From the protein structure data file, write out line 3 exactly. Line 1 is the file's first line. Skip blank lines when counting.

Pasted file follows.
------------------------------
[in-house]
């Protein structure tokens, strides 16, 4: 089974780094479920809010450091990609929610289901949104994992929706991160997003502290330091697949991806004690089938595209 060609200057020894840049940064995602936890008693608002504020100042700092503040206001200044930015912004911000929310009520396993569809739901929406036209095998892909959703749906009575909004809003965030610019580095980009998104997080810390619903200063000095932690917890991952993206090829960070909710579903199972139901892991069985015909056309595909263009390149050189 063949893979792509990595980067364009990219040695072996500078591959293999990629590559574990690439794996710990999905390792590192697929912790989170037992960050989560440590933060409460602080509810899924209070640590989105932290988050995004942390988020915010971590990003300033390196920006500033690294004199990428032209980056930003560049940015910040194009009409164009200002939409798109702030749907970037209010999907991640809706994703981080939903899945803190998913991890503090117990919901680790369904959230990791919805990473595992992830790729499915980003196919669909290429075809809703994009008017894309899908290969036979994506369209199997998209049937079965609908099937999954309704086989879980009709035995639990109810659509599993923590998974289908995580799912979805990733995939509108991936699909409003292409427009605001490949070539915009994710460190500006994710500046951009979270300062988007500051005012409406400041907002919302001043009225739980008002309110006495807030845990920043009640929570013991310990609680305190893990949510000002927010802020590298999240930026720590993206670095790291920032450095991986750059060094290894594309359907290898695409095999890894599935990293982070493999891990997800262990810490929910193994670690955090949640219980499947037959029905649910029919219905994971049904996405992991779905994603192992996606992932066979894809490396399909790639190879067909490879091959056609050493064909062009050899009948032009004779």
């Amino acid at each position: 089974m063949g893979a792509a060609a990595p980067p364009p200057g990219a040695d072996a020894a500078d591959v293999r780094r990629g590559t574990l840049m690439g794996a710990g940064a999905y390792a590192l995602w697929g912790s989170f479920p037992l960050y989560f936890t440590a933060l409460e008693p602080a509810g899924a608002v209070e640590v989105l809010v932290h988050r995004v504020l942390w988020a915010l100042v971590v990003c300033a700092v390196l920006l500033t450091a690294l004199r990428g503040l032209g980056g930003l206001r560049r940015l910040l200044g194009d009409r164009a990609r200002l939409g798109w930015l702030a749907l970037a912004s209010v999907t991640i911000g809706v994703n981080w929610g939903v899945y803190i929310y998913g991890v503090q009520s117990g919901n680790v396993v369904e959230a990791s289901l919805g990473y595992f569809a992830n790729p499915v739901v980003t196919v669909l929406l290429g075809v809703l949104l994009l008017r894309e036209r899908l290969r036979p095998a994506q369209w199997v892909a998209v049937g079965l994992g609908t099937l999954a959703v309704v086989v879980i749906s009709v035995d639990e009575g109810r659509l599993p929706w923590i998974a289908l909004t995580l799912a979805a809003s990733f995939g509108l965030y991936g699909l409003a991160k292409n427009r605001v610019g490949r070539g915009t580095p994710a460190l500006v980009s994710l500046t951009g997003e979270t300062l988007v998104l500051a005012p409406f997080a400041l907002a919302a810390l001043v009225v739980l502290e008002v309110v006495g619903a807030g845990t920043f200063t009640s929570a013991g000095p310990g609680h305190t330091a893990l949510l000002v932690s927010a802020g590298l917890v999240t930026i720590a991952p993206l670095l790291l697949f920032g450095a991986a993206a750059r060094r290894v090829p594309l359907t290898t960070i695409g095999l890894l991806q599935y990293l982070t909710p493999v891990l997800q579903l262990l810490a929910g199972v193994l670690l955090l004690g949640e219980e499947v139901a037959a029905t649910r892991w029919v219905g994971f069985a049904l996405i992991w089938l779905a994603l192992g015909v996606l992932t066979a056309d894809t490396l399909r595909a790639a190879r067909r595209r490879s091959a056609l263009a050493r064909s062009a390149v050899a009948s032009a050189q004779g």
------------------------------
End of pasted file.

């Amino acid at each position: 089974m063949g893979a792509a060609a990595p980067p364009p200057g990219a040695d072996a020894a500078d591959v293999r780094r990629g590559t574990l840049m690439g794996a710990g940064a999905y390792a590192l995602w697929g912790s989170f479920p037992l960050y989560f936890t440590a933060l409460e008693p602080a509810g899924a608002v209070e640590v989105l809010v932290h988050r995004v504020l942390w988020a915010l100042v971590v990003c300033a700092v390196l920006l500033t450091a690294l004199r990428g503040l032209g980056g930003l206001r560049r940015l910040l200044g194009d009409r164009a990609r200002l939409g798109w930015l702030a749907l970037a912004s209010v999907t991640i911000g809706v994703n981080w929610g939903v899945y803190i929310y998913g991890v503090q009520s117990g919901n680790v396993v369904e959230a990791s289901l919805g990473y595992f569809a992830n790729p499915v739901v980003t196919v669909l929406l290429g075809v809703l949104l994009l008017r894309e036209r899908l290969r036979p095998a994506q369209w199997v892909a998209v049937g079965l994992g609908t099937l999954a959703v309704v086989v879980i749906s009709v035995d639990e009575g109810r659509l599993p929706w923590i998974a289908l909004t995580l799912a979805a809003s990733f995939g509108l965030y991936g699909l409003a991160k292409n427009r605001v610019g490949r070539g915009t580095p994710a460190l500006v980009s994710l500046t951009g997003e979270t300062l988007v998104l500051a005012p409406f997080a400041l907002a919302a810390l001043v009225v739980l502290e008002v309110v006495g619903a807030g845990t920043f200063t009640s929570a013991g000095p310990g609680h305190t330091a893990l949510l000002v932690s927010a802020g590298l917890v999240t930026i720590a991952p993206l670095l790291l697949f920032g450095a991986a993206a750059r060094r290894v090829p594309l359907t290898t960070i695409g095999l890894l991806q599935y990293l982070t909710p493999v891990l997800q579903l262990l810490a929910g199972v193994l670690l955090l004690g949640e219980e499947v139901a037959a029905t649910r892991w029919v219905g994971f069985a049904l996405i992991w089938l779905a994603l192992g015909v996606l992932t066979a056309d894809t490396l399909r595909a790639a190879r067909r595209r490879s091959a056609l263009a050493r064909s062009a390149v050899a009948s032009a050189q004779g």